5 Ways to Prolong the Relevancy of Your Corporate Training Videos
Developing corporate training videos is a costly and time-consuming endeavor and because of that, it is essential that they remain relevant for as long as possible.
Here are 5 ways to extend the amount of time that your videos last:
- As tempting as it is to augment your content with web links for additional resources, stop yourself. Websites change, content is removed or re-positioned, and links go dead. Nothing spells irrelevancy faster than misdirected links. Keep these instead to be delivered as an email at the start of each program, or in a short, printed course guide (a page or two) that you can distribute at the start of a course. You can even include them in emailed assignments that need to be checked out and read prior to the next session.
- Curtail references to current events or current media or movie pop-stars. Unless you are speaking of something as momentous as the First or Second World War, try to edit out references to topics that may be hot in the news at this moment, but will inevitably fade as the time passes. Elvis Presley and Marilyn Monroe may still spark recognition ages after their death, but which of the Kardashians will be remembered in five years? It is difficult to know for sure. Think of all the videos that had to be tossed after man did walk on the moon, after smart phones filled every pocket and after dynasties came and went.
- Even though the orderly part of you has an urge to refer to the course module or lecture number of each video, try to smother it. If you have a six-video set, and only one has to be replaced, such references will be confusing and will send a clear message that the employees is working with older material. Questions will immediately start to arise about its relevancy. It is also confusing for students if something appears out of order because of such a reference, even though the material has been re-positioned. In the same theme, avoid referring to earlier lessons or next lessons and stating their theme. You may decide to re-order your videos or re-purpose some them, and these are more clues that can confuse viewers. If you want to express a connection between videos, do it in introductory emails.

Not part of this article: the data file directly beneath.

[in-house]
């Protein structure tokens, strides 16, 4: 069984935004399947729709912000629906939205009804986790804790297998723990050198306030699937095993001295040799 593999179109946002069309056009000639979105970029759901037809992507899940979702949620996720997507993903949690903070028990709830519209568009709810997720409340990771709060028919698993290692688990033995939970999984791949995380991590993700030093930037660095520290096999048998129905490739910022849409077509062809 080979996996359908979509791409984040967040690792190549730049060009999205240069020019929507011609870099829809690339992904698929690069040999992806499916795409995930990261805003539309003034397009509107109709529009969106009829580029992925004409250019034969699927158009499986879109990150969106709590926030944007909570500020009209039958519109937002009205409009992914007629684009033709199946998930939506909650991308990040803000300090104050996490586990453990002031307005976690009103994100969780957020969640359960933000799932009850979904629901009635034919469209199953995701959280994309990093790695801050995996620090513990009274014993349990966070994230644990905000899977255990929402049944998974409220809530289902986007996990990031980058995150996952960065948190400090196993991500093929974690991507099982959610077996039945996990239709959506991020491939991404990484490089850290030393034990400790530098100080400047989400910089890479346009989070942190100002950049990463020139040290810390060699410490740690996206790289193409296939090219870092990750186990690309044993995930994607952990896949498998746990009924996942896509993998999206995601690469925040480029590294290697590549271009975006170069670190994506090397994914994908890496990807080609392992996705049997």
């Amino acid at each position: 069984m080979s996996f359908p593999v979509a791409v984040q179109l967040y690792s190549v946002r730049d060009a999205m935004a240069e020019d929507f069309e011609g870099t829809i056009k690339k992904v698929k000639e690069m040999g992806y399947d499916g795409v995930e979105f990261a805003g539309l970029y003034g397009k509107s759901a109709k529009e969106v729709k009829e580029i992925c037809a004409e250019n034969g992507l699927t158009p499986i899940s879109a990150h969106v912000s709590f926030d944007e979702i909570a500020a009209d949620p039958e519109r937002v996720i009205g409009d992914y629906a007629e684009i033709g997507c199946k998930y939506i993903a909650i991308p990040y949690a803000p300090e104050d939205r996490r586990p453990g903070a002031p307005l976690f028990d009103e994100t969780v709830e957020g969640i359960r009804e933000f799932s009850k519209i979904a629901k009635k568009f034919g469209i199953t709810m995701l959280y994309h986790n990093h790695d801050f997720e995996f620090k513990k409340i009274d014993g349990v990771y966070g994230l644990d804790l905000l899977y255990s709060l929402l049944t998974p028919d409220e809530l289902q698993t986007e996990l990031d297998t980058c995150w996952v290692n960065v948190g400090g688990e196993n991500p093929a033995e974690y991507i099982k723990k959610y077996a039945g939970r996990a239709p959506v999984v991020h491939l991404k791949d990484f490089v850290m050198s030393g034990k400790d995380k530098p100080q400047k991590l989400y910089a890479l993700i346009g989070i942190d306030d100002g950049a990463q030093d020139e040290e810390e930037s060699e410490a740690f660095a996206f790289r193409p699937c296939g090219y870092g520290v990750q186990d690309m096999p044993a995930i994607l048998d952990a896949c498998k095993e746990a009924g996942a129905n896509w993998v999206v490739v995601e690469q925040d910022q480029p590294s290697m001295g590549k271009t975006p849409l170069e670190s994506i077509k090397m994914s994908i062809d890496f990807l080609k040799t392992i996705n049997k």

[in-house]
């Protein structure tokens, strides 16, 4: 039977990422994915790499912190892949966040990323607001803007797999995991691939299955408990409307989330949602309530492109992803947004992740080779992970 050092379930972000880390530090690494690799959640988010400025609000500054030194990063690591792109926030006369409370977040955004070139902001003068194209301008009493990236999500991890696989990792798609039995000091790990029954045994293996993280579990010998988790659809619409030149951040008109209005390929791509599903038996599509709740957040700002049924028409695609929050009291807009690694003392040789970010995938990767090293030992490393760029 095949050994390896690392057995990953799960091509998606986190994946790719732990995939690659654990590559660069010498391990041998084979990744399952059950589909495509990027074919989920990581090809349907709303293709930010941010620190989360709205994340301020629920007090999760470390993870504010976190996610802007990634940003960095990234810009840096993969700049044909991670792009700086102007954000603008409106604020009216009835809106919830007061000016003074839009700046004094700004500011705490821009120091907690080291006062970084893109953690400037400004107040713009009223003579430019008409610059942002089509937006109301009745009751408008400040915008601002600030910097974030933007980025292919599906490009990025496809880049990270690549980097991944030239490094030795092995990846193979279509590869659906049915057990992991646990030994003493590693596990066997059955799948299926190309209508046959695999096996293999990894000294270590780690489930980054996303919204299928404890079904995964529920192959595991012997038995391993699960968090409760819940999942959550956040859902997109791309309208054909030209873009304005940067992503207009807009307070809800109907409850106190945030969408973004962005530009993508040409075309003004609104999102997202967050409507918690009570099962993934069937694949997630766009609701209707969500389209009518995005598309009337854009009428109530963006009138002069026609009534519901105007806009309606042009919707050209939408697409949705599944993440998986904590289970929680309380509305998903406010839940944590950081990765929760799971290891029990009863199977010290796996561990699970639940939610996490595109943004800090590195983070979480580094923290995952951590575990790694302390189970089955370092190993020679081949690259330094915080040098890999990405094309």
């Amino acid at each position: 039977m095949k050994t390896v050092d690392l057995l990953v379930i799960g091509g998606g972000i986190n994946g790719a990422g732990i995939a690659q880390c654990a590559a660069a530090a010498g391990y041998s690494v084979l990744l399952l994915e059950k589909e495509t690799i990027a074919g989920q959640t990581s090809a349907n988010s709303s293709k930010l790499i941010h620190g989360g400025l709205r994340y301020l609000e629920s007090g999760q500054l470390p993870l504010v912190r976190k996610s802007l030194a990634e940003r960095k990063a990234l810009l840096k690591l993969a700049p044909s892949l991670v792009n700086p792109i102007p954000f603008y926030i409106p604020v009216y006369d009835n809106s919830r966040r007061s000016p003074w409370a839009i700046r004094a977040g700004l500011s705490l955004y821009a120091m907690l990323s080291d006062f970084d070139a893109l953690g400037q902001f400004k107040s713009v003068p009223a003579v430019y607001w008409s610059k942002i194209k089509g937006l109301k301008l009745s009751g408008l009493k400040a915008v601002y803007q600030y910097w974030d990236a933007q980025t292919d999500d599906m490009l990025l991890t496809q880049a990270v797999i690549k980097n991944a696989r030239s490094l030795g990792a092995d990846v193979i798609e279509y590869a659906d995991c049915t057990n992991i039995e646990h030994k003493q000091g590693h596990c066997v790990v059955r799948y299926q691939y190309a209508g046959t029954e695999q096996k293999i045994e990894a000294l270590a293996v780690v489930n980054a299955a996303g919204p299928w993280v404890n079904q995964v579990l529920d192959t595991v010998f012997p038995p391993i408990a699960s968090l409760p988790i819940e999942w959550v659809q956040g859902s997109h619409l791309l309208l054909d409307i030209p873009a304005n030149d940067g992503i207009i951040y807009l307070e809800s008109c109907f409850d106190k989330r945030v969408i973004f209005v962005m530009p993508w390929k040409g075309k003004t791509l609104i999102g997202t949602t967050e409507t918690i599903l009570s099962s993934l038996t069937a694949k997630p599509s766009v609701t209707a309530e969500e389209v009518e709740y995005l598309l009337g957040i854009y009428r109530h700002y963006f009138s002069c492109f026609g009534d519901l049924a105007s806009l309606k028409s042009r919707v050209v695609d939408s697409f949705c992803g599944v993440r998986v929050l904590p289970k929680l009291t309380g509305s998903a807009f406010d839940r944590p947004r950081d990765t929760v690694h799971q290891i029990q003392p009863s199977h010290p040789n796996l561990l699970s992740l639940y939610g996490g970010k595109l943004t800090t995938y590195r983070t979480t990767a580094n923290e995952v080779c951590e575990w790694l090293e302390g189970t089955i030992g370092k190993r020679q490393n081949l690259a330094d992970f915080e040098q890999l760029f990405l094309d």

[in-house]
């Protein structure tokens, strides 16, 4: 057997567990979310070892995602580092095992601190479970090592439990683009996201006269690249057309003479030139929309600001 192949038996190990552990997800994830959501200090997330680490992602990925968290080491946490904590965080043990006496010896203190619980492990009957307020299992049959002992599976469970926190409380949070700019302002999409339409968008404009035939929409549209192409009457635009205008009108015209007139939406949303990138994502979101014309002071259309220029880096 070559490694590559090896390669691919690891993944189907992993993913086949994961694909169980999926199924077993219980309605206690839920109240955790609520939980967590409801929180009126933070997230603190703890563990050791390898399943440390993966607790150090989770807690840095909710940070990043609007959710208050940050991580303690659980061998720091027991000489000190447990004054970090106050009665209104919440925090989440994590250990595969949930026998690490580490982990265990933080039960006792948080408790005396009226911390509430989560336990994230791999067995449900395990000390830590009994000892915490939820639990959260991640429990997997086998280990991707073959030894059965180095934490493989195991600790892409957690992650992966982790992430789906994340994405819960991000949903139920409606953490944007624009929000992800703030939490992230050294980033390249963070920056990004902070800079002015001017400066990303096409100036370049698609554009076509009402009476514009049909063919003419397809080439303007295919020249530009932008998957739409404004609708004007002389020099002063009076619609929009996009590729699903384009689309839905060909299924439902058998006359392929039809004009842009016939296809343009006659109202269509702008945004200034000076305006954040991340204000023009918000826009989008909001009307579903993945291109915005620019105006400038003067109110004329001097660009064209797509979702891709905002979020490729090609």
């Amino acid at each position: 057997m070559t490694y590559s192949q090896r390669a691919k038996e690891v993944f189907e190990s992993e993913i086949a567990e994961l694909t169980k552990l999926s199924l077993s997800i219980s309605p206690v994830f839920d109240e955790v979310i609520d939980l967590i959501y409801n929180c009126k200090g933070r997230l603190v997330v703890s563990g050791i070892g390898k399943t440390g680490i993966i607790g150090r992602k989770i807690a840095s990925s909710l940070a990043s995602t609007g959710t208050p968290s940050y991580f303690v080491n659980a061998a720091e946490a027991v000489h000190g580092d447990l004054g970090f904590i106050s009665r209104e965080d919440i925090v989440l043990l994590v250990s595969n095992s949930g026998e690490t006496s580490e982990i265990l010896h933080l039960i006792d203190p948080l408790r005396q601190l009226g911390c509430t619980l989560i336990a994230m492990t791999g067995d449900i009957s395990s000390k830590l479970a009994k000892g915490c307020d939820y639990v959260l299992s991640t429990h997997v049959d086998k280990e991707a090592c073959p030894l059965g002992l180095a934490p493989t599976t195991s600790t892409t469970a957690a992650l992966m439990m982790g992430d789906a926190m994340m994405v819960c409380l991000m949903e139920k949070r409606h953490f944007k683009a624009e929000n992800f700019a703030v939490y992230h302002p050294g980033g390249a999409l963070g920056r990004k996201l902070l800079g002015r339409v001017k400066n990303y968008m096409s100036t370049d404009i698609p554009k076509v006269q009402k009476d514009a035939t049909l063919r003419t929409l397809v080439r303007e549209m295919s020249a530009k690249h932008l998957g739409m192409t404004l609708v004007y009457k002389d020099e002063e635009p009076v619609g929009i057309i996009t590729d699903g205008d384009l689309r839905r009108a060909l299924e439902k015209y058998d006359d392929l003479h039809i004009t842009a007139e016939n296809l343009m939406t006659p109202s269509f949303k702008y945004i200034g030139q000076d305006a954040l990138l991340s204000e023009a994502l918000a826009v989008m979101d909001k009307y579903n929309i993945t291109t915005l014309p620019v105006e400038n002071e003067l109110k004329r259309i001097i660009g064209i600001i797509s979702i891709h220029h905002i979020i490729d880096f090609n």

- Avoid model-specific references when discussing machinery or appliances, avoid institution specific references when discussing companies or organizations, and avoid people-specific references when advising employees where to go or where to write to get more information. People leave, institutions change names, and specific year and date models of equipment date the video immediately. The single exception to this is if you are preparing training videos on handling a specific make and model of a machine or appliance.
- Be careful of cultural references. While some icons like Cookie Monster or a Tickle Me Elmo doll may still conjure up an image, one generation has already forgotten about Cabbage Patch Kids. Instead of referring to a specific toy, for example, refer to a generic description such as “construction set” or “spinning top.” Nothing dates your videos faster than describing something as “hot” when your audience clearly knows that trend is now passé.
Overall, if you stick to basic, relevant information, whether you are talking about leadership developing or closing sales encounters or creating exciting website content, your video will remain relevant.
It’s okay to use current events and cultural references in spoken or written lead-ins to the videos to draw a connect to them and modern happenings, but keep those connections in formats where they can be easily edited or augmented. It is much tougher to make edits to your videos.